Earlier this week, Thirteen Lune, a direct-to-consumer beauty platform that was launched last year in LA, announced $3 million in seed funding. We might not normally pause on this kind of development, especially in a market where dozens of startups are announcing funding every day, but this deal stood out for a few reasons.
First, its co-founder is Nyakio Grieco, a veteran of the cosmetics industry who earlier launched a skin-care brand that she sold to Sundial Brands, which is now part of Unilever. Her new e-commerce platform sells products from 100 different brands, 90% of which were founded by Black, Indigenous, and people of color. And the outfit leading the financing is Fearless Fund, a venture firm that was founded by women of color and is making its mark by focusing exclusively on backing women of color.
Also very interesting: a tie-up with JCPenney that immediately gives Thirteen Lune the kind of reach that most nascent startups can only dream about. JCPenney long partnered with Sephora, but Sephora’s contract with JCPenney is expiring in 2023, and it chose not to renew, leaving the retailer — which last year survived going bankrupt — with space to fill. Going into those spots right now are in-store “JCPenney Beauty” shops, and Thirteen Lune is a featured part of that offering, with 10 locations already up and running and plans for 600 more locations by the end of 2023.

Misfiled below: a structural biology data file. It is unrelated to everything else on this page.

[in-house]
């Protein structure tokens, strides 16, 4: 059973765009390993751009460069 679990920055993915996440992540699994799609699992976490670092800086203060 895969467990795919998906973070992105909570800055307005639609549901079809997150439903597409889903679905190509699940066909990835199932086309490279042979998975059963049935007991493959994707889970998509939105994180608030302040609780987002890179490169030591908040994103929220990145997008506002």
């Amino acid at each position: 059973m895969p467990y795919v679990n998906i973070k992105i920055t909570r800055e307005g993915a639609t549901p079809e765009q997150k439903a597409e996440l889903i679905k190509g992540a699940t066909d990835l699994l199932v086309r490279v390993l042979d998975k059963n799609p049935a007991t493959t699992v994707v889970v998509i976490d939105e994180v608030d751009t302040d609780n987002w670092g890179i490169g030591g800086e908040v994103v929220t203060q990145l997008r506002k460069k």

Put together, the pieces add up to what Thirteen Lune is characterizing, persuasively, as among one of the first truly inclusive beauty platforms. Grieco told us a bit more this week, though she declined to answer questions about the financial mechanics of the JCPenney deal, citing a confidentiality agreement with the outfit.
Excerpts from this conversation have been edited for length.
TC: How did you get started in the beauty business?
NG: I’m a first-generation American of Kenyan descent, and almost 20 years ago, I left my job working in Hollywood to create a beauty brand based on my Kenyan family beauty secrets. My grandmother was a Kenyan coffee farmer, and my grandfather was a medicine man, and I felt that the continent of Africa at the time was very underrepresented in premium beauty. So I left my job to start making my grandmother’s coffee scrub and to learn to create products based in sustainable oils, the kind that my grandfather had the ability to go out in nature and extract to treat the skin.
I started as a very independent brand out of my apartment in my 20s and served every role: founder, shipping and receiving, customer service, accounting. I learned very quickly as a young Black woman and first-time entrepreneur how difficult it was to raise money, but I was able to get a little bit of friends-and-family capital together to take the products to market.
You initially launched at Fred Segal; your skin creams were later carried in Ulta and are now available at Target. Why dive back into a new brand last year?
While we were dealing with the global pandemic, as well as the most heightened moment of the Black Lives Matter movement of our lifetime, I found myself showing up on all of the lists of, you know, top Black-owned, Black-founded brands to shop and to follow. And while we saw a significant increase in sales at Target, it was really built on the precipice of such a heartbreaking time. And I just thought to myself, how strange is it …….